Short Stories & Flash Fiction
Comments 23

Out Of Sight

‘You worked things out then?’ she asked, stretched out long and lithe on the blanket beside me.

I plucked at the dead leaves beside us. Focusing on their half broken frames. Better them than her.

She took another drag and raised an eyebrow.


‘Tomorrow,’ I promised, just like I had the last time we were here, naked and damp with the dusk closing in around the empty windows. Teenagers had tagged the insides of the building until all you could see were curses and slanted signatures scrawled across the concrete.

I don’t have to look to know she’s frowning.


This entry was posted in: Short Stories & Flash Fiction


Carol Forrester is a twenty-four year old writer trying to be a better one. Don’t ask her what her hobbies are because the list doesn’t get much beyond, reading, writing and talking about the same. She has a 2:1 BA degree in history from Bath Spa University and various poems and stories scattered across the net. Her flash fiction story ‘Glorious Silence’ was named as River Ram Press’ short story of the month for August 2014 and her short story ‘A Visit From The Fortune Teller’ has been showcased on the literary site Ink Pantry’s. Most recently, her poem ‘Sunsets’ was featured on Eyes Plus Words, and her personal blog Writing and Works hosts a mass of writing from across the last five years. She has been lucky enough to write guest posts for sites such as Inky Tavern and Song of The Forlorn and is always open to writing more and hosting guest bloggers here on Writing and Works. With hopes of publishing a novel in the next five years and perhaps a collection or two of smaller works, Carol Forrester is nothing if not ambitious. Her writing tries to cover every theme in human life and a lot of her work pulls inspiration from her own eccentric family in the rural wonders of Shropshire life.


  1. This has latitude. It seems to expand and inhale slowly. I’m going to read this again to see how you did that

      • okay. here’s what I think:

        “‘You worked things out then?”
        Hooks us in with a puzzle
        “stretched out long and lithe on the blanket beside me.”
        The words “stretched”, “long” and “lithe” create an illusion of space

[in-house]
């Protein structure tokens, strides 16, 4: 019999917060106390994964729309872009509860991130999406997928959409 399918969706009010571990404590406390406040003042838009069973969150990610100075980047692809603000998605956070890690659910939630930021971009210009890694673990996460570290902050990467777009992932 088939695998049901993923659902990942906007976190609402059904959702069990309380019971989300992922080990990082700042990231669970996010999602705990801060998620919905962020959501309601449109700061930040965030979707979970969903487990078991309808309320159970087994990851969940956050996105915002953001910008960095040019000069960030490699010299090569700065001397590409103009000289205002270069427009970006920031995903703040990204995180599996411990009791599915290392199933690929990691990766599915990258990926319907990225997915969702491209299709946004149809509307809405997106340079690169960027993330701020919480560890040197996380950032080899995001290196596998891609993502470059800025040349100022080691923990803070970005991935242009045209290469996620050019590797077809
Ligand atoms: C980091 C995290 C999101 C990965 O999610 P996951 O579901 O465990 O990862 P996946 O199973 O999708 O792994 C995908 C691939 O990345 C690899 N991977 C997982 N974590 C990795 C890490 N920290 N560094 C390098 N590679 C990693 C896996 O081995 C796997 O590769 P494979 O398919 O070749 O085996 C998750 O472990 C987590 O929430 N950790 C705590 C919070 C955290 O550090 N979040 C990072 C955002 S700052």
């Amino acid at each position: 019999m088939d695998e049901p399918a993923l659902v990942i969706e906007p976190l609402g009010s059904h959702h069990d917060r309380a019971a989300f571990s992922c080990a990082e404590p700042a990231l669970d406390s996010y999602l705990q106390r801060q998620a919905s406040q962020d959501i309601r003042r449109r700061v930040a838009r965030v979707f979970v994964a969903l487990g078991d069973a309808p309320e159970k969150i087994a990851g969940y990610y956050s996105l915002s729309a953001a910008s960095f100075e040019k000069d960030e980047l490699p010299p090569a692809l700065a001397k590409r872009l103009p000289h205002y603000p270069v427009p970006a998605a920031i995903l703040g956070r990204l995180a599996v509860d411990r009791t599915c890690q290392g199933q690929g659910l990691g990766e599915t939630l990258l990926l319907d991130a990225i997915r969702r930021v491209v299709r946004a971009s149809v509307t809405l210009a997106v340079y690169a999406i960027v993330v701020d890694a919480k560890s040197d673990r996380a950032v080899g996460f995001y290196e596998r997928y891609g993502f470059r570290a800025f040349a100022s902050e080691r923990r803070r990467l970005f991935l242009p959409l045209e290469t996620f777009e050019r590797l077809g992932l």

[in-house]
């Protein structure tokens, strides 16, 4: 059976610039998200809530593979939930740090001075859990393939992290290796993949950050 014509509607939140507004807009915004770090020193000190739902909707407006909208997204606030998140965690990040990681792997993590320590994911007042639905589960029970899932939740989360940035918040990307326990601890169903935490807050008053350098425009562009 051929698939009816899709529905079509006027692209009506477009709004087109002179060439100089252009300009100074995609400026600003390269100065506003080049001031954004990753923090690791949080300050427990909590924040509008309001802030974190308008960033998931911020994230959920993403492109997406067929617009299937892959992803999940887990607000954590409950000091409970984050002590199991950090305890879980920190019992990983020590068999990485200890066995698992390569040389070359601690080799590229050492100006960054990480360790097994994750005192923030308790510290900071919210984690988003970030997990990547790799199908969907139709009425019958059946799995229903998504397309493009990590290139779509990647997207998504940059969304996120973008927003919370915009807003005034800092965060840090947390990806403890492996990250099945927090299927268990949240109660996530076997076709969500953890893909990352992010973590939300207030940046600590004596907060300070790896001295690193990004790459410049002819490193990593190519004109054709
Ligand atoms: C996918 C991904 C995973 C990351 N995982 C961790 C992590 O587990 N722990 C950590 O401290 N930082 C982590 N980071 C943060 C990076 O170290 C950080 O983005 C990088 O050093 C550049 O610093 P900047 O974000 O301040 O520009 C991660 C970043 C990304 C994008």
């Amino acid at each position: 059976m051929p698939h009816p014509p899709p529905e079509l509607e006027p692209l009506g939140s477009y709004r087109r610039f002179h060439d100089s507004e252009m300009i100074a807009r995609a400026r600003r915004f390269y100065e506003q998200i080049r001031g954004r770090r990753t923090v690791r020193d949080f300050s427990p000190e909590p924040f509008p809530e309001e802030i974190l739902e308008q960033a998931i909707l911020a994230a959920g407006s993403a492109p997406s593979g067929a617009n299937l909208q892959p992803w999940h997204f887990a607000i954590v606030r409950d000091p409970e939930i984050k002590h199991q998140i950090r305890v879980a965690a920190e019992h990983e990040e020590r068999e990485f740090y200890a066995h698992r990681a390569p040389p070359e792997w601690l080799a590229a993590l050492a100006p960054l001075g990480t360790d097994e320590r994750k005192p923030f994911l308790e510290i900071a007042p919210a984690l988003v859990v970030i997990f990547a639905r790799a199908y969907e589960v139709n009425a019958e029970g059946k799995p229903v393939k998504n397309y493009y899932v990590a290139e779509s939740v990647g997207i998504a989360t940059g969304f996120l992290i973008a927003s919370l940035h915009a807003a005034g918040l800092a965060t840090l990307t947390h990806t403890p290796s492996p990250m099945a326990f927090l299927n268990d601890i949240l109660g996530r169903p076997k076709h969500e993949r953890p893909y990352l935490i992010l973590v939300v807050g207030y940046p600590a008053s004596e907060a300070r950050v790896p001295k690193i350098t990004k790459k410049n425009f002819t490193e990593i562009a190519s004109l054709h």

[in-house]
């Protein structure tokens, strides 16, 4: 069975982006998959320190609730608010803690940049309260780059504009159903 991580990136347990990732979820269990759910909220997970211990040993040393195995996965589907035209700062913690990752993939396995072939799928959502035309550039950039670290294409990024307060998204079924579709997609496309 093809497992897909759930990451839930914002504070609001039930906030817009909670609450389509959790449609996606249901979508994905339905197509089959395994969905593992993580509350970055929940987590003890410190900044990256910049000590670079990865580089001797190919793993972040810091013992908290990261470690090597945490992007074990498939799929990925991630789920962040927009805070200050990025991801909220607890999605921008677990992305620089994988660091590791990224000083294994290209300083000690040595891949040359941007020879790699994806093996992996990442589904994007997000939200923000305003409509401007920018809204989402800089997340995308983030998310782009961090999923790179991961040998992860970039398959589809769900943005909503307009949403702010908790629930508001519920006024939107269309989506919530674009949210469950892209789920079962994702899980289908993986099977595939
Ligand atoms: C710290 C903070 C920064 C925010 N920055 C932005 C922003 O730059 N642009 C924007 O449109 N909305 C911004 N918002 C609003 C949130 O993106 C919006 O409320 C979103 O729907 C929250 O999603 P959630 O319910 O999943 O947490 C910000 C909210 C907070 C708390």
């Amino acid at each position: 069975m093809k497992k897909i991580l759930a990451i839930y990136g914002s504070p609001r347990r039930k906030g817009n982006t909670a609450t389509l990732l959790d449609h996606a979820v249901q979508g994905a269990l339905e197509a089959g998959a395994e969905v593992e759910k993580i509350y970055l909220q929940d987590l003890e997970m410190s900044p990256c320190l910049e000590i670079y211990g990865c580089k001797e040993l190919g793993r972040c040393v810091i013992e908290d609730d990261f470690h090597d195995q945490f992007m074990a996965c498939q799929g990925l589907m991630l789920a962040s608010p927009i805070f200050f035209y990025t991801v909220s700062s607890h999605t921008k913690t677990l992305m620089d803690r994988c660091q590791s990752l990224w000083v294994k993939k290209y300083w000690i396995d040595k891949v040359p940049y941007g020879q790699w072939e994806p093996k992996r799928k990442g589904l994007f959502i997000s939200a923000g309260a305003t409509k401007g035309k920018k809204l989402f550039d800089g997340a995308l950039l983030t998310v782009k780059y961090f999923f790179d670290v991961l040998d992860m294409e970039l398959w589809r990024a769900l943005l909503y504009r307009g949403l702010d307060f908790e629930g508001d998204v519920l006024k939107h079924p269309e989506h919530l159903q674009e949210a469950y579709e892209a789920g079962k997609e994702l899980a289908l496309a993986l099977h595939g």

“Better them than her.”
        An unspoken sense of tension and potential violence
        “She took another drag and raised an eyebrow.
        Is a luxurious expenditure of words in a 100 word budget. You’re not hurrying
        “‘Tomorrow,’ I promised, just like I had the last time we were here,”
        Extension of time into the future and the past
        “I don’t have to look to know she’s frowning.”
        A return to the mystery, which is never going to be solved. It extends into the past of the story and into its future

  2. Terrific piece. Enjoyed the mystery, and the way the characters were revealed through sparse dialogue. Good one.

  3. Great sense of mystery and an unresolvable conflict. The relationship between the characters rings with uncertainties and tension. How fascinating to read Neil’s analysis above.

  4. mickwynn2013 says

    Full of undercurrent and mystery, leaves you wanting more.

  5. This is great, and I also enjoyed the analysis above, what a great way to teach how your writing works. I don’t see much of a future for this couple.

      • It’s going well. I’m still a far cry from anything I could post anywhere, but I so enjoy the interaction and supportive atmosphere. Camp Plot Bunny is a great camp. 😀

  6. I was left puzzled, entertained and slightly annoyed by this one. Puzzled by the mystery, entertained by the quality and annoyed it wasn’t longer. Well done. 🙂

Please take the time to tell me what you think, I love receiving feedback. :)

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